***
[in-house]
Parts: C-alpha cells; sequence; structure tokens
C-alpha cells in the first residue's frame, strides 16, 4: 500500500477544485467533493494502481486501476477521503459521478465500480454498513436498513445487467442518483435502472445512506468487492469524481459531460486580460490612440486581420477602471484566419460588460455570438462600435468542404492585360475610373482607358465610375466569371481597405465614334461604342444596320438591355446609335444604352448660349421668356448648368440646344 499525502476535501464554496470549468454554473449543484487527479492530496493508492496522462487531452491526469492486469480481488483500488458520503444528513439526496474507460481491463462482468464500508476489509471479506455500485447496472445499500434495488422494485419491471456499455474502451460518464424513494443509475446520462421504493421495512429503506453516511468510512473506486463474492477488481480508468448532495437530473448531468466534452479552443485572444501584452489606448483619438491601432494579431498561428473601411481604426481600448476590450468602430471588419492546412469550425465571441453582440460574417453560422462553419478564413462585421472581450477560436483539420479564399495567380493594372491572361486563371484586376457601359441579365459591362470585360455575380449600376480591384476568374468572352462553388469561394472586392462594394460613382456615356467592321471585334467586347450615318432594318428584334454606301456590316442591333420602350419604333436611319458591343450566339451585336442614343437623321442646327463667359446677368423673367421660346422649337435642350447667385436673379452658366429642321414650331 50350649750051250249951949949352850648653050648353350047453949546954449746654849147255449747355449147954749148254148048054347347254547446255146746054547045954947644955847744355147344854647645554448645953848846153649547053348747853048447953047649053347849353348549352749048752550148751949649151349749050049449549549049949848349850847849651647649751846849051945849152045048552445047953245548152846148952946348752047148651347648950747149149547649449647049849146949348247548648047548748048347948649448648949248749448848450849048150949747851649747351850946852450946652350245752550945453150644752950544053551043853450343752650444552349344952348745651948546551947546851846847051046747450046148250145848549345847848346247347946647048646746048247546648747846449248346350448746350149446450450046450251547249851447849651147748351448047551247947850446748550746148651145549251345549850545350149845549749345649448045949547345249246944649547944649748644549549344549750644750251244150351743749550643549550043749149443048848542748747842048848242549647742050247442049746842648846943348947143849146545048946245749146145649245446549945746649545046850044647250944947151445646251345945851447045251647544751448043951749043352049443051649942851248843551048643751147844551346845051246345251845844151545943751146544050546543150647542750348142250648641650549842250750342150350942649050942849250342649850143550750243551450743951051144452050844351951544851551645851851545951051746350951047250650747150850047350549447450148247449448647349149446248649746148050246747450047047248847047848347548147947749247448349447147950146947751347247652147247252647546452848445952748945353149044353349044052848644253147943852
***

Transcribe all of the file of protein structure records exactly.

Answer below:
[in-house]
Parts: C-alpha cells; sequence; structure tokens
C-alpha cells in the first residue's frame, strides 16, 4: 500500500477544485467533493494502481486501476477521503459521478465500480454498513436498513445487467442518483435502472445512506468487492469524481459531460486580460490612440486581420477602471484566419460588460455570438462600435468542404492585360475610373482607358465610375466569371481597405465614334461604342444596320438591355446609335444604352448660349421668356448648368440646344 499525502476535501464554496470549468454554473449543484487527479492530496493508492496522462487531452491526469492486469480481488483500488458520503444528513439526496474507460481491463462482468464500508476489509471479506455500485447496472445499500434495488422494485419491471456499455474502451460518464424513494443509475446520462421504493421495512429503506453516511468510512473506486463474492477488481480508468448532495437530473448531468466534452479552443485572444501584452489606448483619438491601432494579431498561428473601411481604426481600448476590450468602430471588419492546412469550425465571441453582440460574417453560422462553419478564413462585421472581450477560436483539420479564399495567380493594372491572361486563371484586376457601359441579365459591362470585360455575380449600376480591384476568374468572352462553388469561394472586392462594394460613382456615356467592321471585334467586347450615318432594318428584334454606301456590316442591333420602350419604333436611319458591343450566339451585336442614343437623321442646327463667359446677368423673367421660346422649337435642350447667385436673379452658366429642321414650331 50350649750051250249951949949352850648653050648353350047453949546954449746654849147255449747355449147954749148254148048054347347254547446255146746054547045954947644955847744355147344854647645554448645953848846153649547053348747853048447953047649053347849353348549352749048752550148751949649151349749050049449549549049949848349850847849651647649751846849051945849152045048552445047953245548152846148952946348752047148651347648950747149149547649449647049849146949348247548648047548748048347948649448648949248749448848450849048150949747851649747351850946852450946652350245752550945453150644752950544053551043853450343752650444552349344952348745651948546551947546851846847051046747450046148250145848549345847848346247347946647048646746048247546648747846449248346350448746350149446450450046450251547249851447849651147748351448047551247947850446748550746148651145549251345549850545350149845549749345649448045949547345249246944649547944649748644549549344549750644750251244150351743749550643549550043749149443048848542748747842048848242549647742050247442049746842648846943348947143849146545048946245749146145649245446549945746649545046850044647250944947151445646251345945851447045251647544751448043951749043352049443051649942851248843551048643751147844551346845051246345251845844151545943751146544050546543150647542750348142250648641650549842250750342150350942649050942849250342649850143550750243551450743951051144452050844351951544851551645851851545951051746350951047250650747150850047350549447450148247449448647349149446248649746148050246747450047047248847047848347548147947749247448349447147950146947751347247652147247252647546452848445952748945353149044353349044052848644253147943852